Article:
Students Take on Paris and
Leave with New Perspectives
Windsor, N.J. - When Allanna Hicks, who earned her associate
degree in Liberal Arts at Mercer in December, heard about
the college's Study Tour to Paris scheduled for July, she
remembers thinking, "I'm in." Now, having just returned
from the trip, which took place July 10-17, she is thrilled
she decided to go. "I so enjoyed it. I really appreciated
the exposure to the culture. I learned a lot in school, but
studying a culture firsthand with faculty and a guide makes
a huge difference."
Hicks had never been abroad before and now she can't wait
to go back. That sentiment was echoed by others on the trip.
The eight students were accompanied by MCCC science faculty
members Diane Hilker and Linda Gaylo. Their very full itinerary
included Notre Dame Cathedral, the Pasteur Museum, Versailles,
the Napoleon Museum, the Louvre, a Seine River cruise, and
a view of Paris from the top of the Eiffel Tour, complete
with a champagne toast.
On trips into the countryside, students observed the cheese-making
process and made their own goat cheese -"an acquired
taste," observed Plant Science major Nicole Bailey with
a wrinkle of her nose.
The group also visited two wineries - one that dates to the
11th century and a second that dates to the 14th century.
They were even there for Bastille Day - fireworks included.
Students note that the details of the trip were meticulously
attended to by Casterbridge Tours and their guide, Alan. "We
left the hotel by 8:30 every morning and Alan would hand us
our metro passes," Hicks recalled. "We also did
a lot of walking, which is a great way to see the sights."
the Pasteur Institute, from left, MCCC students Nicole Bailey
and De'Ana Leonard (partial view), faculty member Linda Gaylo,
students Diana Bridgeforth, Allana Hicks,Dorothy Edwards,
Annette Bacon, Linda Cruzeta and faculty member Diane Hilker.
Not pictured: Harriet Jones.
Annette Bacon wishes to dispel a major stereotype about the French
and their attitude towards Americans. "If they saw that you
were trying to speak French, they were friendly and very helpful,"
she said. Annette, who traveled with her mother, Harriet Jones,
admits to taking at least 1,000 photos. "I just could not believe
the architecture of the place," she said, especially Versailles.
She was also impressed with the impressionist art. Her mother vividly
recalls the street performers, particularly a singer in the metro
station who insisted on serenading her with Whitney Houston's "I
Will Always Love You." "He was a real flirt," she
recalls with a wide grin.
French food clearly lived up to its reputation. Some students tried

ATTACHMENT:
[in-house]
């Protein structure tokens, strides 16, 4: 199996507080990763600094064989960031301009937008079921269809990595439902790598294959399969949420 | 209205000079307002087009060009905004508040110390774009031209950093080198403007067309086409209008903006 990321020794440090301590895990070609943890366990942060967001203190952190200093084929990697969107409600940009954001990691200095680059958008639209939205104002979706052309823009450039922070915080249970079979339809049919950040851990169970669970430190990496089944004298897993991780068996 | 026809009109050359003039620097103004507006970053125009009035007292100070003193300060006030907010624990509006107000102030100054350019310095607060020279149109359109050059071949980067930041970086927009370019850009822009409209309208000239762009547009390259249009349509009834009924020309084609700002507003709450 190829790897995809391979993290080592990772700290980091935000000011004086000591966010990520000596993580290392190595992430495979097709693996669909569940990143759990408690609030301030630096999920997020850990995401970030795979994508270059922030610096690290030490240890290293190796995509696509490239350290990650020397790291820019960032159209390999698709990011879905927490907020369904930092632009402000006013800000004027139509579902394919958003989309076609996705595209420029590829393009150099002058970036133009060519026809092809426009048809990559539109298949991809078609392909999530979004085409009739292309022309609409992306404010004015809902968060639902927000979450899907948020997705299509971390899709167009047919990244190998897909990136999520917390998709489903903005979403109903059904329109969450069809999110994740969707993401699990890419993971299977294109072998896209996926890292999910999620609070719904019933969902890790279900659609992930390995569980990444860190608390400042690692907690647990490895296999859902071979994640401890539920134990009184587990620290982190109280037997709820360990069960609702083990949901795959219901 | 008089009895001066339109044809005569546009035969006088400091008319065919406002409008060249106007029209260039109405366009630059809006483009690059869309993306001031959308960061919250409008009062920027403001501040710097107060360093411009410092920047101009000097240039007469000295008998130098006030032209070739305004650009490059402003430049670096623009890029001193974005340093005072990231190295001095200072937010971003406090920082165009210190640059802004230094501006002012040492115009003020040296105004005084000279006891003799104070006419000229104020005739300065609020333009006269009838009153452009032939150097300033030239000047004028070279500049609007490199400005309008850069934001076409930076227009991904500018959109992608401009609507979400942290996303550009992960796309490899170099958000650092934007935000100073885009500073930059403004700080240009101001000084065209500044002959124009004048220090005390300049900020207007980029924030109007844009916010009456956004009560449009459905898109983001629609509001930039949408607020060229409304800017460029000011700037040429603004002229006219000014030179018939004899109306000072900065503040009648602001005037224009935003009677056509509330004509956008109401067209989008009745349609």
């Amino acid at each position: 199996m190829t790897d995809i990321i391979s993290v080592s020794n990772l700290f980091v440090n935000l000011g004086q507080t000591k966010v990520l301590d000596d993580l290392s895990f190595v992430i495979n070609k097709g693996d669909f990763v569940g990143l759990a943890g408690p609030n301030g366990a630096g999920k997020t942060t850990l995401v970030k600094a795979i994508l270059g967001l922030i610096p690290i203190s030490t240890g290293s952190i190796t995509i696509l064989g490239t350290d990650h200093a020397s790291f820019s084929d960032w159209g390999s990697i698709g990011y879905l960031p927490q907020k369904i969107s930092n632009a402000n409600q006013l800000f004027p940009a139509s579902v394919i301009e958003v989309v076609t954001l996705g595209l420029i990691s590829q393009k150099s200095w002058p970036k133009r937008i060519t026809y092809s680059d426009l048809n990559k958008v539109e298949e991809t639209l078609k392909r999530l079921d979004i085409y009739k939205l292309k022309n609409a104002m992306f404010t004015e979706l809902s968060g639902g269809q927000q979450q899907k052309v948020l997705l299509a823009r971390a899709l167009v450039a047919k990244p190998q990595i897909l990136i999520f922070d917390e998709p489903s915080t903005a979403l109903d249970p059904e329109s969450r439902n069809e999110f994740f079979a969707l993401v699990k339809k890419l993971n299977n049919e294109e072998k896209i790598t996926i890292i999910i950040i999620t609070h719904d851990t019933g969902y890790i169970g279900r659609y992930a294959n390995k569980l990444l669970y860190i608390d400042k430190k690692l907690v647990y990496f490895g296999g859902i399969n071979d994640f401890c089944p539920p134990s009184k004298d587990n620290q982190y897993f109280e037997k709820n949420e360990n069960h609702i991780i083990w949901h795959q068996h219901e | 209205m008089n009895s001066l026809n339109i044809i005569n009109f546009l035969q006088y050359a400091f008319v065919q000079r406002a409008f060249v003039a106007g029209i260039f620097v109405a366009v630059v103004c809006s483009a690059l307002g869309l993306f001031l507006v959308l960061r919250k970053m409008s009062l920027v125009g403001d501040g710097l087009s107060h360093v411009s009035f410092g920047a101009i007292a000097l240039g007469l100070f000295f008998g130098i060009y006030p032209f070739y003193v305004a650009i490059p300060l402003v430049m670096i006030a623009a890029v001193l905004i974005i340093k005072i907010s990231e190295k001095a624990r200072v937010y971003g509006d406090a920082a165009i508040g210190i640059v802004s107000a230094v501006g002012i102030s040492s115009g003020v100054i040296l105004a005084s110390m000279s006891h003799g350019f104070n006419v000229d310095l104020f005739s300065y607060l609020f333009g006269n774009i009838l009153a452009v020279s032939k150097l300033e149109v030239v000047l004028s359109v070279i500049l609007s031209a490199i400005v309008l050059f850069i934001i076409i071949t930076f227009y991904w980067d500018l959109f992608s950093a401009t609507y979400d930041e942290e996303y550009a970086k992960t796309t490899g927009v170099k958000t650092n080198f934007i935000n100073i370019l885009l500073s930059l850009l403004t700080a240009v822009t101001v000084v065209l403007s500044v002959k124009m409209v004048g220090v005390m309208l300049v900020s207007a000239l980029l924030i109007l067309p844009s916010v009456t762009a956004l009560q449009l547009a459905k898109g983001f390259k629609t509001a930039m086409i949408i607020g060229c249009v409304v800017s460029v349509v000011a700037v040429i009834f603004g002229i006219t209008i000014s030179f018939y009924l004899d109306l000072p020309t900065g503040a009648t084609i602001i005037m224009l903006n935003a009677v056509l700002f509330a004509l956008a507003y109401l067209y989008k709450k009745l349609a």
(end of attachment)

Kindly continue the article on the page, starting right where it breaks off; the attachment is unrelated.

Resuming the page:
- and liked - escargot, while everyone enjoyed starting their day
with fresh croissants. Favorite desserts included crepes, mousse
and crème brulee. Wine proved cheaper than coffee. There
was lots of pate on the menu, as well as steak. But, observed Professor
Hilker, portion sizes were much smaller than in the United States.
Even Bailey, a vegetarian, found plenty on the French menu that
suited her, including quiches, omelettes, a variety of salads, and
the bread, of course. Bailey was especially thrilled to visit the
Pasteur Museum, having written a paper about the world famous scientist
prior to going on the trip. "I wrote the paper, and then I
got to see the actual lab," she said. Bailey presented her
paper to her fellow travelers following the museum tour. She also
recalled the trips into the French countryside with wonder. "The
scenery was so beautiful."
noted that it helped to travel with such a congenial group. "We
got along great. We became really good friends."
Both professors agree that traveling to another country is a unique
bonding and learning experience. Said Hilker, "The study abroad
trip provided the students with a wonderful opportunity to experience
Parisian culture and to learn more about how the field of microbiology
is interwoven into our everyday life."
Adds Gaylo, "Our experiences exceeded everyone's expectations.
The educational opportunity at the Institut Pasteur was a thrill
even for those travelers who have never studied microbiology. Our
overall appreciation of French history and culture was definitely
enhanced by this trip."
The Study Tours program is coordinated by Business faculty member
Andrea Lynch. Plans for future tours will be announced soon. For
more information about study abroad options at Mercer, click here.
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